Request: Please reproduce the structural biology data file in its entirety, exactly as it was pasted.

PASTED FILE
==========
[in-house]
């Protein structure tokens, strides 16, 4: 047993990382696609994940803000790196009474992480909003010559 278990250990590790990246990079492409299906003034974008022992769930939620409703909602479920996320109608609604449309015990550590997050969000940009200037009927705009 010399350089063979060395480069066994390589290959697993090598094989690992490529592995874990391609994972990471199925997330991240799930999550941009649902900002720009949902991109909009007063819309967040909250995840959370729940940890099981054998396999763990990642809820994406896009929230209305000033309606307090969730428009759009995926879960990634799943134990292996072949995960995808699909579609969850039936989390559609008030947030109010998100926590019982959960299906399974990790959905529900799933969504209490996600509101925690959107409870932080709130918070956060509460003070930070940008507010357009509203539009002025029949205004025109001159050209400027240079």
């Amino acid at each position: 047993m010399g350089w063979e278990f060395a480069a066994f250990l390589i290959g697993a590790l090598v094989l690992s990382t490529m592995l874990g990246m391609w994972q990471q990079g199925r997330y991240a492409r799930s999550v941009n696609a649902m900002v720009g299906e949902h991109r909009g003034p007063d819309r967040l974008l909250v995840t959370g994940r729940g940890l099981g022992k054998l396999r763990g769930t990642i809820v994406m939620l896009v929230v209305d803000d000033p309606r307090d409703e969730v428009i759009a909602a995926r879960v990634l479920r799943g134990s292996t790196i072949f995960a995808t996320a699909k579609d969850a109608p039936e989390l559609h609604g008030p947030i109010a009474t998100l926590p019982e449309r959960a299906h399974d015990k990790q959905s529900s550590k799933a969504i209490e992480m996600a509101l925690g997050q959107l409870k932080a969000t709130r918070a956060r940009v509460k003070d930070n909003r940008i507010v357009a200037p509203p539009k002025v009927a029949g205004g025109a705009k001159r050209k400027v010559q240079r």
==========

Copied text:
[in-house]
């Protein structure tokens, strides 16, 4: 047993990382696609994940803000790196009474992480909003010559 278990250990590790990246990079492409299906003034974008022992769930939620409703909602479920996320109608609604449309015990550590997050969000940009200037009927705009 010399350089063979060395480069066994390589290959697993090598094989690992490529592995874990391609994972990471199925997330991240799930999550941009649902900002720009949902991109909009007063819309967040909250995840959370729940940890099981054998396999763990990642809820994406896009929230209305000033309606307090969730428009759009995926879960990634799943134990292996072949995960995808699909579609969850039936989390559609008030947030109010998100926590019982959960299906399974990790959905529900799933969504209490996600509101925690959107409870932080709130918070956060509460003070930070940008507010357009509203539009002025029949205004025109001159050209400027240079």
């Amino acid at each position: 047993m010399g350089w063979e278990f060395a480069a066994f250990l390589i290959g697993a590790l090598v094989l690992s990382t490529m592995l874990g990246m391609w994972q990471q990079g199925r997330y991240a492409r799930s999550v941009n696609a649902m900002v720009g299906e949902h991109r909009g003034p007063d819309r967040l974008l909250v995840t959370g994940r729940g940890l099981g022992k054998l396999r763990g769930t990642i809820v994406m939620l896009v929230v209305d803000d000033p309606r307090d409703e969730v428009i759009a909602a995926r879960v990634l479920r799943g134990s292996t790196i072949f995960a995808t996320a699909k579609d969850a109608p039936e989390l559609h609604g008030p947030i109010a009474t998100l926590p019982e449309r959960a299906h399974d015990k990790q959905s529900s550590k799933a969504i209490e992480m996600a509101l925690g997050q959107l409870k932080a969000t709130r918070a956060r940009v509460k003070d930070n909003r940008i507010v357009a200037p509203p539009k002025v009927a029949g205004g025109a705009k001159r050209k400027v010559q240079r």